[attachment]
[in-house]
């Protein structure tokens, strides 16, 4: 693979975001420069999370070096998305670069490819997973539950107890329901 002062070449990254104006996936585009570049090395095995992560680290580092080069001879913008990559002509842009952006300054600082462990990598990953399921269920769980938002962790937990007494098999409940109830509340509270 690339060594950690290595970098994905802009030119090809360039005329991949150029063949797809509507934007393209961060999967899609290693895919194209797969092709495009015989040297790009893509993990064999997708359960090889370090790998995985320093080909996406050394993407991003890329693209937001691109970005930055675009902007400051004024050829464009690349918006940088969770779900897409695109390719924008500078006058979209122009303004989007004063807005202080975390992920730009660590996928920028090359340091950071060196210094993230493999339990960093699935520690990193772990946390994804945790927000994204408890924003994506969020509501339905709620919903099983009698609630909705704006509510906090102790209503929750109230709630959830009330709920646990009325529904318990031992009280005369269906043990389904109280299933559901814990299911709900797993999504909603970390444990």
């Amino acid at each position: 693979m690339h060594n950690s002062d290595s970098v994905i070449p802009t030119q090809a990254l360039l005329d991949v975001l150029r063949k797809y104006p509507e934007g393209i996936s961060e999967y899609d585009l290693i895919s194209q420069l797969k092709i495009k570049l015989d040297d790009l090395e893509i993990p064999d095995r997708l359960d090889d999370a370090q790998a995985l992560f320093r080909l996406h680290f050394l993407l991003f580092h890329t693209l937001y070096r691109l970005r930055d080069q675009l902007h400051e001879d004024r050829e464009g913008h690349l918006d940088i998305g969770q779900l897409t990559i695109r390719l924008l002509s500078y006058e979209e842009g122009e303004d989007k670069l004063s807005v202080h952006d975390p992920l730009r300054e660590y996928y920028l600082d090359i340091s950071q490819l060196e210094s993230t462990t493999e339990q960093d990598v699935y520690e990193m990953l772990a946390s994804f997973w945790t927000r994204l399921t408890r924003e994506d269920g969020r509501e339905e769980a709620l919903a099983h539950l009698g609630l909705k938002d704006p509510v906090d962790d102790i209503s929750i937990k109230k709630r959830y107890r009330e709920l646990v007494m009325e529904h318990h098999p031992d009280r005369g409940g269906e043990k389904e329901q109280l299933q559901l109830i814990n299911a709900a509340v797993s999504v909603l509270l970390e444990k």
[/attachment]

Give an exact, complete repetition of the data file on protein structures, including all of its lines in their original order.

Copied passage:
[in-house]
């Protein structure tokens, strides 16, 4: 693979975001420069999370070096998305670069490819997973539950107890329901 002062070449990254104006996936585009570049090395095995992560680290580092080069001879913008990559002509842009952006300054600082462990990598990953399921269920769980938002962790937990007494098999409940109830509340509270 690339060594950690290595970098994905802009030119090809360039005329991949150029063949797809509507934007393209961060999967899609290693895919194209797969092709495009015989040297790009893509993990064999997708359960090889370090790998995985320093080909996406050394993407991003890329693209937001691109970005930055675009902007400051004024050829464009690349918006940088969770779900897409695109390719924008500078006058979209122009303004989007004063807005202080975390992920730009660590996928920028090359340091950071060196210094993230493999339990960093699935520690990193772990946390994804945790927000994204408890924003994506969020509501339905709620919903099983009698609630909705704006509510906090102790209503929750109230709630959830009330709920646990009325529904318990031992009280005369269906043990389904109280299933559901814990299911709900797993999504909603970390444990």
């Amino acid at each position: 693979m690339h060594n950690s002062d290595s970098v994905i070449p802009t030119q090809a990254l360039l005329d991949v975001l150029r063949k797809y104006p509507e934007g393209i996936s961060e999967y899609d585009l290693i895919s194209q420069l797969k092709i495009k570049l015989d040297d790009l090395e893509i993990p064999d095995r997708l359960d090889d999370a370090q790998a995985l992560f320093r080909l996406h680290f050394l993407l991003f580092h890329t693209l937001y070096r691109l970005r930055d080069q675009l902007h400051e001879d004024r050829e464009g913008h690349l918006d940088i998305g969770q779900l897409t990559i695109r390719l924008l002509s500078y006058e979209e842009g122009e303004d989007k670069l004063s807005v202080h952006d975390p992920l730009r300054e660590y996928y920028l600082d090359i340091s950071q490819l060196e210094s993230t462990t493999e339990q960093d990598v699935y520690e990193m990953l772990a946390s994804f997973w945790t927000r994204l399921t408890r924003e994506d269920g969020r509501e339905e769980a709620l919903a099983h539950l009698g609630l909705k938002d704006p509510v906090d962790d102790i209503s929750i937990k109230k709630r959830y107890r009330e709920l646990v007494m009325e529904h318990h098999p031992d009280r005369g409940g269906e043990k389904e329901q109280l299933q559901l109830i814990n299911a709900a509340v797993s999504v909603l509270l970390e444990k």